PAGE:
The Times also gives short shrift to Christopher Steele, the infamous dossier author. He is described as a former British spy who “compiled memos in mid-2016” about Trump’s alleged ties to Russia. But that doesn’t even begin to fully inform the reader about Steele, the political hired gun who was retained by Fusion GPS and paid by the Clinton campaign and Democratic National Committee to dig up dirt on Trump in 2016. His “memos” comprised the “dossier,” which included wild allegations that remain unverified. Steele met with American news outlets in the weeks before the election, planting negative stories about the Trump campaign. He was fired by the FBI right before Election Day for those unauthorized disclosures and for lying to the FBI about his contacts with the media.
There were other misrepresentations in the Times piece. No, Trump did not call on the Russians to hack Hillary Clinton’s emails and no, the Republican Party did not soften its platform on the Ukraine to please the Russians. Not only are these well-worn myths in the media, even if true, they hardly rise to the level of treasonous offenses.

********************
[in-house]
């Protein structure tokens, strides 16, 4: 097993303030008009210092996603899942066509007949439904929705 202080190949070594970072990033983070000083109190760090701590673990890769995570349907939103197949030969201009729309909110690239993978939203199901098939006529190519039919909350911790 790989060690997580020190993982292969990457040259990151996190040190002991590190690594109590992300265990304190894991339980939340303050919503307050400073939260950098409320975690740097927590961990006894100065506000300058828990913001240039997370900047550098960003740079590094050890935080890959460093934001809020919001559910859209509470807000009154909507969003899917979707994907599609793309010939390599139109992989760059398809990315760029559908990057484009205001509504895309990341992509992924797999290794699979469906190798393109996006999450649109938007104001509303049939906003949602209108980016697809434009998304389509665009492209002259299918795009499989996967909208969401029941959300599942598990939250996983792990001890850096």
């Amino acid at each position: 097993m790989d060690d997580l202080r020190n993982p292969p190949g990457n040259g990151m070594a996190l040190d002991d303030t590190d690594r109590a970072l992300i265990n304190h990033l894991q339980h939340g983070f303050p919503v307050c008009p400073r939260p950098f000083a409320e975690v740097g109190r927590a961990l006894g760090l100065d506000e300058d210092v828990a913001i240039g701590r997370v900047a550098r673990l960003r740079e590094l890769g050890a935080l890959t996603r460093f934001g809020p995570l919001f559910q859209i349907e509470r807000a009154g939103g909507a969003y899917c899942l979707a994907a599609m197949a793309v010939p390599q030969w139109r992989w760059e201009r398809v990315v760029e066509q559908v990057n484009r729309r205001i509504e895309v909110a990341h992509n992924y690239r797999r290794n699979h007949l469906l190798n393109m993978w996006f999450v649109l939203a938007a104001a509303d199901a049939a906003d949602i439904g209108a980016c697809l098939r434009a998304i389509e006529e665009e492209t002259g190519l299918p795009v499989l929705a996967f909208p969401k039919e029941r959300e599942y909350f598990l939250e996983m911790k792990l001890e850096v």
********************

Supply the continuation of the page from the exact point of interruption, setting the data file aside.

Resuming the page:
And while The Resistance views the Times piece as the next big thing that will surely take out Donald Trump, it actually was a way to spin the pending release of damning congressional testimony by Lisa Page and James Baker, a former top official at the Justice Department.
Leaked testimony of both confirm not just the FBI investigation but other shocking news, such as the involvement of former CIA director John Brennan, tension between Obama’s Justice Department and the FBI as the Trump-Russia collusion plot took shape, and how the agency was considering investigating Trump before he fired Comey.
“We need to open the case we’ve been waiting on now while Andy is acting,” Strzok texted to page after McCabe was appointed interim director.
As the Mueller probe approaches its second anniversary without a single indictment related to collusion and the public grows impatient with the special counsel, the media are clinging to any lifeline to justify their shameful behavior. Their death spasms are apparent to everyone except themselves.